Think you’ve seen everything at Brown County State Park in Indiana? This multi-use trail is often overlooked by hikers, which is just fine by the mountain bikers who flock to the park.
You can use this interactive map at the trail! Here’s how
Download map GPX file
Aynes Loop trailhead. From the north entrance to Brown County State Park, follow East Road and bear right at the first fork to continue on Horseman Camp Road (don’t worry if you accidentally go left – East Road will meet up again with Horseman Camp Road). Pass Abe Martin Lodge Road. After East Road rejoins Horseman Camp Road, travel about a quarter of a mile and look left (east) for a pull out known as Picnic Point. Note that this area has limited parking, but most visitors pull in for a quick stop to view the scenery.
Allowed on 6-foot leash
Dense tree canopy
Pawpaw trees, timber rattlers
Hiking Aynes Loop
We’ve done just about every pure hiking trail in Brown County State Park frontwards and backwards, so when we ventured back to the park one mid-October day, we were wanting to try something different for a change. Aynes Loop — named due to its proximity to the Aynes House, a gubernatorial vacation home in the park — fit the bill.
We had actually wanted to do this trail for some time, so we were happy to cross it off our list at last. Although it is typically known as a mountain bike trail, just about all of the MTB trail system in the park is categorized as multi-use. Just be aware of your surroundings and be ready to step aside for any two-wheeled visitors.
We hit the trail early, and during our two-hour hike we didn’t see any mountain bikers. In fact, we didn’t see anyone at all and had this majestic corner of the world all to ourselves.
Starting out, you’ll find the trailhead directly across the road from the Picnic Point pull-off. Be mindful of how you park your vehicle here because as the area gets busier throughout the day, you may be blocked in by some well-meaning but unwitting leaf peepers. We learned that the hard way.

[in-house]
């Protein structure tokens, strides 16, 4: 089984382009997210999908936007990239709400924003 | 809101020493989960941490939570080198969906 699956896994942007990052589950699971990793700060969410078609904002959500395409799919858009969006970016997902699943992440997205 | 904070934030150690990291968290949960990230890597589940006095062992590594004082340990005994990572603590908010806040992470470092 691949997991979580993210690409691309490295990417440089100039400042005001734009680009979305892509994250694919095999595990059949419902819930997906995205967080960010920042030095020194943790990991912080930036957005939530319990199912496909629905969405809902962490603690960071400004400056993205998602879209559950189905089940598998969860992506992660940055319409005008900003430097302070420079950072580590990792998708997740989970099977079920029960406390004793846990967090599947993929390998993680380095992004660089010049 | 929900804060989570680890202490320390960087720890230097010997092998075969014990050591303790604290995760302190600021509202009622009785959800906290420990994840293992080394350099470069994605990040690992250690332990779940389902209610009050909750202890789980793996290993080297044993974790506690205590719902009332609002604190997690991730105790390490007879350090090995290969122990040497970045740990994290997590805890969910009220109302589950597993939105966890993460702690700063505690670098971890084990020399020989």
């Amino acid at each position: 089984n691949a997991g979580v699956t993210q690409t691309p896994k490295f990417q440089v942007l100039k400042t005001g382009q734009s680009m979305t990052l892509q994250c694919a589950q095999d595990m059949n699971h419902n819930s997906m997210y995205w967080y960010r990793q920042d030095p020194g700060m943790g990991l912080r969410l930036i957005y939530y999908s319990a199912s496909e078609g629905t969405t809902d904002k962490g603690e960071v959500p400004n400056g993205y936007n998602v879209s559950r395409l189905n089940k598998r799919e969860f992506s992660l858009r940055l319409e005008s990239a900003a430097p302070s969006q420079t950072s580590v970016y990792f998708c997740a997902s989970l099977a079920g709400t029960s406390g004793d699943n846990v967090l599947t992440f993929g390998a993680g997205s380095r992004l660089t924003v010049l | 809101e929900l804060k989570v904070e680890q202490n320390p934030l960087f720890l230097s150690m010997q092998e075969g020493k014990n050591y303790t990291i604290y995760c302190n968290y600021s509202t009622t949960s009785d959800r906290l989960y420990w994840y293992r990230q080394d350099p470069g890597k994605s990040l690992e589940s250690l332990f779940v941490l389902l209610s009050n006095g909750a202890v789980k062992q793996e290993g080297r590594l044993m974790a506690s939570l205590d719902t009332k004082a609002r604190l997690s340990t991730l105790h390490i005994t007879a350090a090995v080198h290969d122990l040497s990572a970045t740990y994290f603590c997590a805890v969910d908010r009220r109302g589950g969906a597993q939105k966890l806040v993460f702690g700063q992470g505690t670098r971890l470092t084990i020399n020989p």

After crossing the road, look for a small faded yellow sign. That marks the entry point, and you’ll descend quickly to reach Bobcat Loop. When we were here, the access trail was blocked by treefall, but it was not difficult to navigate around.
Turn right on Bobcat Loop for approximately half a mile before connecting with Aynes Loop. Since it’s a loop, there’s no wrong choice if you go right or left. We’ve heard that most mountain bikers go clockwise on this trail to avoid a steeper climb out of the valley, so we went right for a counter-clockwise trek that would keep any potential oncoming riders in our sights.
Going in this direction, Aynes Loop descends lazily to Green Valley Creek, which is dry during most of the year. The trail follows the valley in a northwest direction for a little over a half mile where you’ll pass the ruins of a cabin (or possibly a former park shelter) with a still-intact chimney and foundation that shows an interesting floor plan.
We’re 95% sure there aren’t any open wells around here to fall into (the park surely would have filled them in if there were, right?), but be careful where you step nonetheless if you decide to explore. Falling down a well would totally harsh your hiking mellow, man.
From here, the trail turns generally southwest as you climb up out of the valley. You’ll cross junctions with Green Valley Trail, Shelley and Hesitation Point Trail. Since this is largely a mountain biking trail network, opportunities abound for extending the hike.
Once you’ve completed the loop and are on your way back to Picnic Point, keep a close eye out for the access trail back to Horseman Camp Road — it’s not very obvious. Using a GPS-enabled map (such as the one on this page) will help guide you home.
Use this map on your hike!
Load this web page on your phone while you still have service.
Then, tap the arrow icon on the map to show your current location and follow along.
Tap the layers icon to switch between topo, satellite and other helpful map layers.
To save battery life, put your device in airplane mode. GPS still works even without service!